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'Big, fat lie' - Grange says allegations of corruption at culture ministry as false as plastic rice

Published:Wednesday | April 5, 2017 | 12:00 AMPaul Clarke
Olivia 'Babsy' Grange, minister of culture, responding to Lisa Hanna's allegations in Parliament yesterday.
Lisa Hanna, opposition spokesperson on culture, listening to Olivia Grange yesterday.

Culture Minister Olivia Grange has rubbished claims by the South East St Ann Member of Parliament, Lisa Hanna, who, a day before, accused the minister of nepotism and corruption in the awarding of a contract for the Jamaica Emancipation and Heritage Week celebrations.

Calling Hanna's statement to Parliament on Tuesday erroneous, Grange said that it was hurtful not only to her, but also to the professionals who work with the Government.

"Big, fat lie; false news like plastic rice," Grange said as she sought to clear the air about the allegations.

She explained that the $440 million was allocated to the Ministry of Culture, Gender, Entertainment, and Sports for Emancipation and Heritage Week in 2017-18.

"She (Hanna) said that of the $440 million, only $60 million was allocated to the Jamaica Cultural Development Commission (JCDC) for promotion of cultural activities, and then asked, suggesting that some corruption had taken place, 'Where has the rest of the money gone?'" Grange said.

"Mr Speaker, just one look in the big yellow book proves what Miss Hanna said was a big, fat lie," charged Grange.




In outlining what she said was the truth, Grange made reference to the Estimates of Expenditure for fiscal year 2017-2018. It referenced the $440 million referred to by Hanna, stating that the money was for the promotion of cultural activities and celebration of national events.

"This entire allocation is to the JCDC. Let me repeat, Mr Speaker: the entire allocation of $440 million. Not one penny of that is to the Ministry of Culture, Gender, Entertainment, and Sports," said Grange.

Grange rebuffed Hanna's claim that the spend on the 2016 Grand Gala was $65 million, telling Parliament that the total cost was $62.5 million, approximately $2.5 million less than what was reported by Hanna.

Referencing a contract that was awarded to an artistic director in 2016, Grange indicated that the same person was given a contract in 2012, valued at $70 million when Hanna was culture minister.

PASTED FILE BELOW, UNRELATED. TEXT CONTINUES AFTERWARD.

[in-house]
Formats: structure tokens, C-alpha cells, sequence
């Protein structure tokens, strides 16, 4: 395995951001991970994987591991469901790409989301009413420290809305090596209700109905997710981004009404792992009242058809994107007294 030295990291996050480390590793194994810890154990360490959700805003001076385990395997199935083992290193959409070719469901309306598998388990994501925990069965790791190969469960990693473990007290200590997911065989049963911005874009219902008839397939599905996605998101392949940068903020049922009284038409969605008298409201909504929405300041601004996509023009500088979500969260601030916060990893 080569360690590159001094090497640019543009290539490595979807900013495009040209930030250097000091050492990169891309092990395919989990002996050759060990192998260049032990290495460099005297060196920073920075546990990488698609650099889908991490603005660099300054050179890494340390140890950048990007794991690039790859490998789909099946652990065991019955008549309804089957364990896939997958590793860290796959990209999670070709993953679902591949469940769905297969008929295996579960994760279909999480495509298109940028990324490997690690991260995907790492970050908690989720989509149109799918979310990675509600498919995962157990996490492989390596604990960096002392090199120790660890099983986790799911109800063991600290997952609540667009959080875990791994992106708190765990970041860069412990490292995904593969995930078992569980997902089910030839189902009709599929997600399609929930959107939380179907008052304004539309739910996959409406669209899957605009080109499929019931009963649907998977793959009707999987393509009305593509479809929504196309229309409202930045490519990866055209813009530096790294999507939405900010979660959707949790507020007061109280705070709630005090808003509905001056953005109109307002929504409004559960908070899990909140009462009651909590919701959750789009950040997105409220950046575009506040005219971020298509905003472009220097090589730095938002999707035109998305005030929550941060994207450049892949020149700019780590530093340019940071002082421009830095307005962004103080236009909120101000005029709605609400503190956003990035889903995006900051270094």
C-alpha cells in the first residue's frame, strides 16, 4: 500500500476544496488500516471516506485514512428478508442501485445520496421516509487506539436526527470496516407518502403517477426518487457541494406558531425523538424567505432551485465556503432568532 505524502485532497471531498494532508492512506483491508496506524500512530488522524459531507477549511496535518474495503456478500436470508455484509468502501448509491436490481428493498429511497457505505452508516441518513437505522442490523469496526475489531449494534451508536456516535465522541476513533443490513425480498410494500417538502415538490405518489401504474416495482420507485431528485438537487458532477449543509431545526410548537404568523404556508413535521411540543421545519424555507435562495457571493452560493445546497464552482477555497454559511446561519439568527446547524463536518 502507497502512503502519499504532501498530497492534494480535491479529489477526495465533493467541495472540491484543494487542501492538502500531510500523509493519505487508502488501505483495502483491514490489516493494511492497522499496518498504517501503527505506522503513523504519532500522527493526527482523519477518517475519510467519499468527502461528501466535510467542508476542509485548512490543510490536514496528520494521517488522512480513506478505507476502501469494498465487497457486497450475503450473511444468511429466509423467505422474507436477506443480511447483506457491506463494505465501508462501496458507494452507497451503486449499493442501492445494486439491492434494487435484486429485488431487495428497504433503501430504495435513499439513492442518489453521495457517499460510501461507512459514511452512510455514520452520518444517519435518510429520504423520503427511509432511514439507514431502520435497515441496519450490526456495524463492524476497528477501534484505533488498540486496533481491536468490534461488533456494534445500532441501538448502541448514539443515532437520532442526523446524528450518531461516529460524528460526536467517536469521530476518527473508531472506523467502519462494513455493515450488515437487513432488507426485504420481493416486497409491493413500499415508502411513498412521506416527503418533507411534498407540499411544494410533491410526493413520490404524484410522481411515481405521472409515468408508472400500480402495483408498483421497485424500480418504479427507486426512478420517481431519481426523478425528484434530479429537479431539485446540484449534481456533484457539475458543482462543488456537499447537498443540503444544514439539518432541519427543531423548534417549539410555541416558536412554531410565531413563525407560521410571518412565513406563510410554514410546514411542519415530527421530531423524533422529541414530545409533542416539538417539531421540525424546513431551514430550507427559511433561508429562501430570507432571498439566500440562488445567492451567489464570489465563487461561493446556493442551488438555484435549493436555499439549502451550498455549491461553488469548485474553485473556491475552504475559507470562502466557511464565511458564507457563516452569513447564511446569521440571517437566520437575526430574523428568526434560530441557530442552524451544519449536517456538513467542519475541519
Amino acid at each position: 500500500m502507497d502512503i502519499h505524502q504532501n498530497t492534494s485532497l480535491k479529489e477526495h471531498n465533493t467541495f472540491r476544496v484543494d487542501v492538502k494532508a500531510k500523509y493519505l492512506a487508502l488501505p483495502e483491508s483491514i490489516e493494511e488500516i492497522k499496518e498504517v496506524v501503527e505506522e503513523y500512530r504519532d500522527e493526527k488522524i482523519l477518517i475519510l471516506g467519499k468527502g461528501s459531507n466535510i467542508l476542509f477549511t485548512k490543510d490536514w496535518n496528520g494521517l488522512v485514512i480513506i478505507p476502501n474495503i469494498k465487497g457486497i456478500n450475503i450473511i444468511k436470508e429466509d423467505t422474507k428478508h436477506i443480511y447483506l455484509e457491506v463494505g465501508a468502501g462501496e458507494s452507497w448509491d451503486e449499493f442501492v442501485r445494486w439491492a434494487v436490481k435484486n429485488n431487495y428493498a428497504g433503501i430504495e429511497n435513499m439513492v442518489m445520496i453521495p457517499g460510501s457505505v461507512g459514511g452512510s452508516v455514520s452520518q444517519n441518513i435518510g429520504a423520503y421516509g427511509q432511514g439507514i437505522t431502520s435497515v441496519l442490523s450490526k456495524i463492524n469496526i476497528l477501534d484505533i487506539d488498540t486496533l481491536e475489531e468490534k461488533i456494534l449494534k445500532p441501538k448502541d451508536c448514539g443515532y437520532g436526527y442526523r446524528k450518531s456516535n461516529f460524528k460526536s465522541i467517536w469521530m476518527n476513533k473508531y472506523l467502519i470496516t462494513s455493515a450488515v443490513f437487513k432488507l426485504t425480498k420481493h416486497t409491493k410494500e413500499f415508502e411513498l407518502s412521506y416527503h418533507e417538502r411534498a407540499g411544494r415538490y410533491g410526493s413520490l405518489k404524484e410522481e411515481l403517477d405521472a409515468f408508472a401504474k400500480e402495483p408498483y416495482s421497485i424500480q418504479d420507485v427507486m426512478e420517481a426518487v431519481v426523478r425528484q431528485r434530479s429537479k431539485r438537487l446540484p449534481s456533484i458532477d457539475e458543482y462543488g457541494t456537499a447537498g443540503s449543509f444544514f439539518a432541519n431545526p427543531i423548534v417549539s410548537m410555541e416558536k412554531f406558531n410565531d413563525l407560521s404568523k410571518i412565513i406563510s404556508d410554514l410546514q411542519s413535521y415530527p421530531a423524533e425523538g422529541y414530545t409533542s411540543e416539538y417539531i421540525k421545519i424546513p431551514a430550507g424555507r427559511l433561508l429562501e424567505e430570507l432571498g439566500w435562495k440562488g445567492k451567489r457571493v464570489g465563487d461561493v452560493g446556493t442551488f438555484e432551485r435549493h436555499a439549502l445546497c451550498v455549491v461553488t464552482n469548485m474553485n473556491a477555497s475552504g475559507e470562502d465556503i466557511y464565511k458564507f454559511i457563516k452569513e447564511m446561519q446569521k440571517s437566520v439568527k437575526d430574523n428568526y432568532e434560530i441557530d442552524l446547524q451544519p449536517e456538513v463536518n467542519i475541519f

Grange slammed Hanna, saying that there were legitimate channels, including the Access to Information and whistle-blower law, which allowed individuals to ask for and receive information.

"Instead, the MP has relied on leaked information, innuendos, and misinformation to arrive at faulty conclusions," Grange said.

But in a quick response, Hanna dismissed Grange's call for her to apologise.

"I stand by what I said," a defiant Hanna declared.




Hanna accused her government counterpart of ignoring the main issue she raised in Gordon House on Tuesday.

Pointing to the Office of the Contractor General's report of investigation into the Jamaica 50 celebrations, which was tabled in Parliament on Tuesday, Hanna said that the contractor general stated that in 2012, there was a public tender for the contract for the Grand Gala.

"It was no secret contract. Several companies tendered for it, and the JAMBIZ International won the tender," Hanna asserted, noting that Grange's comment that she (Hanna) gave JAMBIZ a contract in 2012 was "erroneous".

Insisting that her claim of alleged nepotism had not been addressed by Grange, Hanna said: "I am going to give to the prime minister the records of what I produced yesterday (April 4). That $15 million for an artistic director is from a gentleman who wrote the letter on May 27, and on June 22, he got the contract. On July 15, he was awarded $15 million before the end of the event."

Hanna argued that the artistic director is a business partner in JAMBIZ.

"That is what I was raising - the nepotism in the ministry."